Employee retention credit (ERC) scams have increased, leaving many employers defrauded and without recourse. With the U.S. economy in a recession, employers have been forced to deal with the complicated and ever-changing rules that apply to the ERC. Scammers have taken advantage of the situation, and are submitting false claims on behalf of naïve employers.
Ramos Law’s team of knowledgeable consumer law attorneys in Colorado understands how to navigate the complexities of financial laws, such as those regarding employee retention credits. We have the experience to work with state and federal agencies for assistance in recovering lost funds and hold those responsible accountable.
What is Employee Retention Credit?
The Employee Retention Credit (ERC) was included in the Coronavirus Aid, Relief, and Economic Security (CARES) Act of 2020 to help employers retain employees during the pandemic. It is a refundable tax credit that may be up to $26,000 in wages paid to each employee from March 13th, 2020, through December 31st, 2021. To qualify for the Employee Retention Credit, a business must have experienced either:
- Full or partial closure due to government orders related to COVID-19, or
- Significant declines in gross receipts (or revenue) during any calendar quarter of 2020 compared with the same quarter of 2019.
The credit helps struggling businesses offset the cost of salaries and can provide a much-needed lifeline during tough financial times. It is also an incentive for employers to retain their employees by avoiding layoffs or salary reductions. Unfortunately, third parties are trying to take advantage of individuals and businesses who are poorly informed about the ERC.
Understanding ERC Scams
The ERC can only be legitimately claimed on a federal employment tax return. However, scammers promise to get employers their credit quickly, often requiring a hefty fee upfront or ongoing monthly payments. In some cases, those who pay them back end up having their entire investment wasted as they do not qualify for the credit in the first place.
Advertisements encourage employers to “apply” for money through ERC claims without proper eligibility. These ads are prevalent across various platforms, such as radio, TV, and social media. Some may even mimic official government letters, texts, emails, or phone calls, falsely advertising ERC eligibility.
Employers must remain vigilant and ensure they meet the requirements before claiming credit. You can consult with a consumer law attorney in Colorado first to learn more about your business’s eligibility.
How To Avoid ERC Scams
Knowing the signs of ERC scams and how to avoid them is essential. Here are some things to look out for:
Unsolicited ads, calls, emails, or texts from unfamiliar individuals or entities.
Claims that a promoter or company can quickly determine your eligibility for the ERC.
Promoters that charge hefty upfront fees to help you claim the credit.
Tax preparers who base their fees on a percentage of the ERC refund amount; this is unethical.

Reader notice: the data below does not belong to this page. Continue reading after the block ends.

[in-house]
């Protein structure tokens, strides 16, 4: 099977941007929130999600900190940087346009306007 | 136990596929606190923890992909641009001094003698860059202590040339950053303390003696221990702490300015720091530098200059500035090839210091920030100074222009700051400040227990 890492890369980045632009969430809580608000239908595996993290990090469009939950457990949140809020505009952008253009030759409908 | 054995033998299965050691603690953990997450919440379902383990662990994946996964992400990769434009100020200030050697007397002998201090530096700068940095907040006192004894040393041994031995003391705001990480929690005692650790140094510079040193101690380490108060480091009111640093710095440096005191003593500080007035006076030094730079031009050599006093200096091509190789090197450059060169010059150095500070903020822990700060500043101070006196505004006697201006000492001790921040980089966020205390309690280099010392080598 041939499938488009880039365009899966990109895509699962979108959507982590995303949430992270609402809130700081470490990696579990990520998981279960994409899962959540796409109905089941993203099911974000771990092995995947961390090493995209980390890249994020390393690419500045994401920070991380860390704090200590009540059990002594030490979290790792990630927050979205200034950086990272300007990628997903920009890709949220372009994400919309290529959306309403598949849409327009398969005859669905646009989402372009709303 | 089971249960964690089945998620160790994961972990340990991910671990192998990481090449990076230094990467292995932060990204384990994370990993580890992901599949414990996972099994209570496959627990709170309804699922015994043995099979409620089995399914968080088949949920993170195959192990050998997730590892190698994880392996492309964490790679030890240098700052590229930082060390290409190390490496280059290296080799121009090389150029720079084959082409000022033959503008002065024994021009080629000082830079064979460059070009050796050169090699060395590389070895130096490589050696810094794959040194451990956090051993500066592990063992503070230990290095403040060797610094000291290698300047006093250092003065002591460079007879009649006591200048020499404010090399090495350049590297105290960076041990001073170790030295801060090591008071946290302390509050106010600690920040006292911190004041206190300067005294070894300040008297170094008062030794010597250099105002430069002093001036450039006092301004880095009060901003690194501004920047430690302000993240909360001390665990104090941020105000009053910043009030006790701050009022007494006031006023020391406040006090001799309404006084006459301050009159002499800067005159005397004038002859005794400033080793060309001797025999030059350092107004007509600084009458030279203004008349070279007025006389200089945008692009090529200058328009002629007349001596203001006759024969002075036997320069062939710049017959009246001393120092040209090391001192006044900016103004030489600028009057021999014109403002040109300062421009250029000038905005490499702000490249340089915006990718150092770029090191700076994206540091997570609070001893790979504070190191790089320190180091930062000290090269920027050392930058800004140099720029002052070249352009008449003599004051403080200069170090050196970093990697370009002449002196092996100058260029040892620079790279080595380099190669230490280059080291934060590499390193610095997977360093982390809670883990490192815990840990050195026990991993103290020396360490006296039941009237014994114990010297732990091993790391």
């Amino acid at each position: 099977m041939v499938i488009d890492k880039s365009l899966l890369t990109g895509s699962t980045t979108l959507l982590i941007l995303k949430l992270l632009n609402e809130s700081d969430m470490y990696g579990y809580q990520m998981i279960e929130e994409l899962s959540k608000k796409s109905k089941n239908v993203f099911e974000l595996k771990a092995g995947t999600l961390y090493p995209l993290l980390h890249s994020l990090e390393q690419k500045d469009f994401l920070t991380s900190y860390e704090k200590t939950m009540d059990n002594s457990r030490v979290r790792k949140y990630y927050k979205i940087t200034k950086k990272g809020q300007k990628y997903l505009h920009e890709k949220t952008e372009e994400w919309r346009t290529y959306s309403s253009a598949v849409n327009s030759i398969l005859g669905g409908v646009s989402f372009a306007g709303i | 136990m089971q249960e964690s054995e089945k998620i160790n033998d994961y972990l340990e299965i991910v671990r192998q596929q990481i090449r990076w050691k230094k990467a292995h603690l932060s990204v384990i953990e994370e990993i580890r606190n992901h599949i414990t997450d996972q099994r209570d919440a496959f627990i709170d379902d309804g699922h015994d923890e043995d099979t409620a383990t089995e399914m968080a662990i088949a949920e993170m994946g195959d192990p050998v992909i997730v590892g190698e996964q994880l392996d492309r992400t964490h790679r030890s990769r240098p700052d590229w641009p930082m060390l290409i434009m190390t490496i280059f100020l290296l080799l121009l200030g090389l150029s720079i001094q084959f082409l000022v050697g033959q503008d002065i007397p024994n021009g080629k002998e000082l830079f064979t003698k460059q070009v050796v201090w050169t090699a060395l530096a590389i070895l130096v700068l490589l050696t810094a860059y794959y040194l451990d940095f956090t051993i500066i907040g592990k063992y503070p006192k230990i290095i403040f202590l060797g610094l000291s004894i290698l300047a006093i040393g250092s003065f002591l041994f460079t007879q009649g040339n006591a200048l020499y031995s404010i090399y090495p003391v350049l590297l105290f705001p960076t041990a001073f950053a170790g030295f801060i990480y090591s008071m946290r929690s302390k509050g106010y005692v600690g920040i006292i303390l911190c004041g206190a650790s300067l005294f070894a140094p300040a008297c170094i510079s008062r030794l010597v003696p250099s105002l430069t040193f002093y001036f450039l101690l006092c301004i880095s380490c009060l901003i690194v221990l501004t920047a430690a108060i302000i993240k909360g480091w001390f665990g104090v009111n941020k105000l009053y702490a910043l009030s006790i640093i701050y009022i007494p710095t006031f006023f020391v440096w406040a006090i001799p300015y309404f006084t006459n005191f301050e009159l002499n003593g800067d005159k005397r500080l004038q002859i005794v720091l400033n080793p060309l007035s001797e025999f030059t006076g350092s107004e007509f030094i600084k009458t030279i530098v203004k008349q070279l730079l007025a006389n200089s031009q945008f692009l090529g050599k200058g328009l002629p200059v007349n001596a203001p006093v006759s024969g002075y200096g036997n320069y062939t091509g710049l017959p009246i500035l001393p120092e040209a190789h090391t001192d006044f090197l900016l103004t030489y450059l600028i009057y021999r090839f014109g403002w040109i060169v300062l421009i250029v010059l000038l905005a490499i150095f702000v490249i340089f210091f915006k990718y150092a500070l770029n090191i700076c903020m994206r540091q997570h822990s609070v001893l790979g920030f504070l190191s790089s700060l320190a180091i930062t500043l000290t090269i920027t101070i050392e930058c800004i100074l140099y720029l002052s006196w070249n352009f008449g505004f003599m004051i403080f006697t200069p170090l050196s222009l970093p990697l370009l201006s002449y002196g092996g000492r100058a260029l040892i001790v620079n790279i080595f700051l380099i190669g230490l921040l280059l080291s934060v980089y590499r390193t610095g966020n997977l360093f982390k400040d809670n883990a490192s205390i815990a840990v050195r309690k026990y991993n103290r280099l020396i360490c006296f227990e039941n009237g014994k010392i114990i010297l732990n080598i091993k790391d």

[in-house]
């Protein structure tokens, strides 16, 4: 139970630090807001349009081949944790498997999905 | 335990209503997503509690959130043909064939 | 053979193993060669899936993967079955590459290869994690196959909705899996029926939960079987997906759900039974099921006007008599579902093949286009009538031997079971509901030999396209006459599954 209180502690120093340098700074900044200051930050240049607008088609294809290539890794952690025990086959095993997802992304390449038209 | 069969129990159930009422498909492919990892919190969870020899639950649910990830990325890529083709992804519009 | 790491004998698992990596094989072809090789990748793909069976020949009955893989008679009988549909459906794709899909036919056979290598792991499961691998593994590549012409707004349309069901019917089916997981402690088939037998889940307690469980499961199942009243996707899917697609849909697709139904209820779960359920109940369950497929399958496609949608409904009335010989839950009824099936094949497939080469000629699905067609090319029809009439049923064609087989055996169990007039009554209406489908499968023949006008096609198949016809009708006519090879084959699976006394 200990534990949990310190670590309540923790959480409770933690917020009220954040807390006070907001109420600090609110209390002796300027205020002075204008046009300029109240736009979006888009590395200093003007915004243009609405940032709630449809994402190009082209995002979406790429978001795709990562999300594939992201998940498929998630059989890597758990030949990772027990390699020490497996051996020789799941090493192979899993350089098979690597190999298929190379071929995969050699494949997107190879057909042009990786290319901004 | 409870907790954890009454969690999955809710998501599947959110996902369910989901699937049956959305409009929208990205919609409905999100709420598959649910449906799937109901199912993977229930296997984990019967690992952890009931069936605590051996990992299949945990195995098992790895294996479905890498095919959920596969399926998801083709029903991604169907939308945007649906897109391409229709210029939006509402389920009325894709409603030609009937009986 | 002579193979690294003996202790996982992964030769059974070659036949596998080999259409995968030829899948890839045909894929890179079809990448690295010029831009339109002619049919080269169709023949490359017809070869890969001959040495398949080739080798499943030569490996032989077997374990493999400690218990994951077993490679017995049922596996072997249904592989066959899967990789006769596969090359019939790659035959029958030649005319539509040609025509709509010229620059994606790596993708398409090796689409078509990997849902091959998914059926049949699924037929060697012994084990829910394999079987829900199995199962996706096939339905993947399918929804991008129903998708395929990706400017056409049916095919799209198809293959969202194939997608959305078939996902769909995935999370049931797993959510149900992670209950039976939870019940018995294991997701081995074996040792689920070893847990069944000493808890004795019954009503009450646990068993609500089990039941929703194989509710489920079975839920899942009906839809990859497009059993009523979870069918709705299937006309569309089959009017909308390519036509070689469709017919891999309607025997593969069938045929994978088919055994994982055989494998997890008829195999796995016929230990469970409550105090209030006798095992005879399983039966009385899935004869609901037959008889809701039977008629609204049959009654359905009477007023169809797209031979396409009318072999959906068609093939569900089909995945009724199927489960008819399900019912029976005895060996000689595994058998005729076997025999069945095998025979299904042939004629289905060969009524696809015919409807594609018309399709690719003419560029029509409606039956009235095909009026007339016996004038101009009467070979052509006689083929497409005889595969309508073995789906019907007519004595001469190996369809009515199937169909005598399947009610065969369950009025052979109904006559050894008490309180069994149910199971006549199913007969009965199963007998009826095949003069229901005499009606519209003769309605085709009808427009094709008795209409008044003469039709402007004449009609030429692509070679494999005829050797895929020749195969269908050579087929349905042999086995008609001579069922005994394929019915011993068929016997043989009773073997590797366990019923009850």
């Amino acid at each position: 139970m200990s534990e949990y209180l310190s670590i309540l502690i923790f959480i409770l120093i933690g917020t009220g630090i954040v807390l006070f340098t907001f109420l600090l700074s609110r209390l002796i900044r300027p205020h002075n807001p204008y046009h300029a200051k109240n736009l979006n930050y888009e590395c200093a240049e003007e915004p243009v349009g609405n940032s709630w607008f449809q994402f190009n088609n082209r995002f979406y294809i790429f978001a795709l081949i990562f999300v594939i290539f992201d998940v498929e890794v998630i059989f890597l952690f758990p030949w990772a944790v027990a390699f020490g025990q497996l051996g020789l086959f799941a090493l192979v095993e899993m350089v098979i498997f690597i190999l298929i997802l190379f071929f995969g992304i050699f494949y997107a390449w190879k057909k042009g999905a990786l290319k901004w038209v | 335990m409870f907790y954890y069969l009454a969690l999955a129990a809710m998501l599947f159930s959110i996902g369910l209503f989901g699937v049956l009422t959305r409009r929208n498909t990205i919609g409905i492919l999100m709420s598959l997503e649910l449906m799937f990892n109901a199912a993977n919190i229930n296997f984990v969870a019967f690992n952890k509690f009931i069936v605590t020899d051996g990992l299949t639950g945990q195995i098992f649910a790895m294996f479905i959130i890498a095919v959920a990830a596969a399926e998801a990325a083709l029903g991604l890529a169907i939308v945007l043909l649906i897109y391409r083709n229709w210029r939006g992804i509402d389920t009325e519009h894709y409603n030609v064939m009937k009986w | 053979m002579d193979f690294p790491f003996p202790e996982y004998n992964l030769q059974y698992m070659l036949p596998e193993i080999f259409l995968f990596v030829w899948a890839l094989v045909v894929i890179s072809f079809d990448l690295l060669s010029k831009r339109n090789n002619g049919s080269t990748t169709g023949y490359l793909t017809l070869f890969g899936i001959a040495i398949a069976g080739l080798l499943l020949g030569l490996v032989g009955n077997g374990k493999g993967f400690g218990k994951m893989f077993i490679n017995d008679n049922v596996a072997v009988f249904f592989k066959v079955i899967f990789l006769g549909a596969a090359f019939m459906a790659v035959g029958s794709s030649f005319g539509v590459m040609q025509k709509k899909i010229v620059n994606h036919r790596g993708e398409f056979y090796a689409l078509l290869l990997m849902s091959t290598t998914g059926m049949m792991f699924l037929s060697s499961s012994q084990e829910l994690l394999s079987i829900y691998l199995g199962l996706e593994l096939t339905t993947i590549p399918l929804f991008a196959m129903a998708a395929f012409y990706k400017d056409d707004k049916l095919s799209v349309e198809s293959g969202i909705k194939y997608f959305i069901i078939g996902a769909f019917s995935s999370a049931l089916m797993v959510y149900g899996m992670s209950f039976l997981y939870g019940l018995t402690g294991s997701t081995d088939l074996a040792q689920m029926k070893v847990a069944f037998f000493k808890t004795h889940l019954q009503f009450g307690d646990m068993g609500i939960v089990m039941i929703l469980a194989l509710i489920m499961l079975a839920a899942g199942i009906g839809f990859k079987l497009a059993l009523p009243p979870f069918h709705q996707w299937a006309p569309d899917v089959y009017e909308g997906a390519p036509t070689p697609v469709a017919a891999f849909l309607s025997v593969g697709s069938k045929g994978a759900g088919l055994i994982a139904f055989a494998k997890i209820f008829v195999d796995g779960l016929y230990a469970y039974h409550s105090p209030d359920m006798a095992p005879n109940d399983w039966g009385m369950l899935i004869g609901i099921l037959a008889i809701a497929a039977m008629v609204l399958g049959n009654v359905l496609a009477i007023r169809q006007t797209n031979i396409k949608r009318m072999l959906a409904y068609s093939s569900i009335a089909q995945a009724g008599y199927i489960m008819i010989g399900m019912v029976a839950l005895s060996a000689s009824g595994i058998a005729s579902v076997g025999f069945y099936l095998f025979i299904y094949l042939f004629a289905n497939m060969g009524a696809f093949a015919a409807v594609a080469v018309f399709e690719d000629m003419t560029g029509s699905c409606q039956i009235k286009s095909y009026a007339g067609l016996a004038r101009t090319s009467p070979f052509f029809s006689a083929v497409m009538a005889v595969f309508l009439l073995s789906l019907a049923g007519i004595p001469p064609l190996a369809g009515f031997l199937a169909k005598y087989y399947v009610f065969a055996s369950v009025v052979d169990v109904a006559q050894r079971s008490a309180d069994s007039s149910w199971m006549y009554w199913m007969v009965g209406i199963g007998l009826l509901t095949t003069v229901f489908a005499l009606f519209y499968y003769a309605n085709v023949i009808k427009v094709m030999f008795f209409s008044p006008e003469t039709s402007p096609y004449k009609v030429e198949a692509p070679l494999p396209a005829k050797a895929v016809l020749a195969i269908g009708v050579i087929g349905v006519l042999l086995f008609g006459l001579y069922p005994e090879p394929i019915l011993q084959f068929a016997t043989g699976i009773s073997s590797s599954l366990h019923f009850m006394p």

Promoters who claim you qualify for the credit without discussing your tax situation thoroughly.
Promoters who urge you to submit a claim by assuring you have nothing to lose. Improperly claiming the credit can lead to repayment obligations, substantial interest, and penalties.
Promoters that state that you qualify for the credit before discussing your tax situation.
Statements from the promoter urging you to submit the claim because there is nothing to lose. In reality, those improperly receiving the credit could have to repay the credit – along with substantial interest and penalties.
More resources are available to help employers understand ERC scams and how to avoid them. Read the IRS’s page on Employee Retention Credit for more information on the employee retention credit.
How to Identify an ERC Scam
There are a few telltale signs of an ERC scam:
- Promoters who guarantee eligibility for the credit or promise quick refunds.
- Requests for personal information (i.e., Social Security, bank account, or credit card information).
- Offers to file your taxes without proof that the promoter is a licensed tax preparer.
- Promoters who ask you to sign a blank or incomplete form.
- Promoters who offer to process your claim without fully explaining the terms and conditions and potential risks associated with the ERC.
Consequences of ERC Scams
If you have been scammed, protecting your rights is essential. Businesses that did not qualify for the ERC and got scammed must repay the credit with interest and penalties. Not only does this impede their financial stability, but it also leads to a long-term adverse effect on businesses’ reputations.
The IRS has already begun to act against ERC fraud, sending letters to businesses that claim the credit in error. Business owners caught claiming the credit improperly may be subject to an audit and civil or criminal penalties.
How Ramos Law’s Consumer Law Attorneys Can Help
Employee Retention Credit scams are on the rise and can devastate small businesses that fall prey to them. Businesses must remain vigilant against scammers who promise quick results for a hefty fee.
At Ramos Law, our consumer law attorneys in Colorado have the experience and expertise to help those affected by ERC scams. Our team of attorneys will work hard to ensure justice is served and that you get your money back. If you have fallen victim to an ERC scam, contact Ramos Law today for a free assessment of your case and to learn more about how we can help.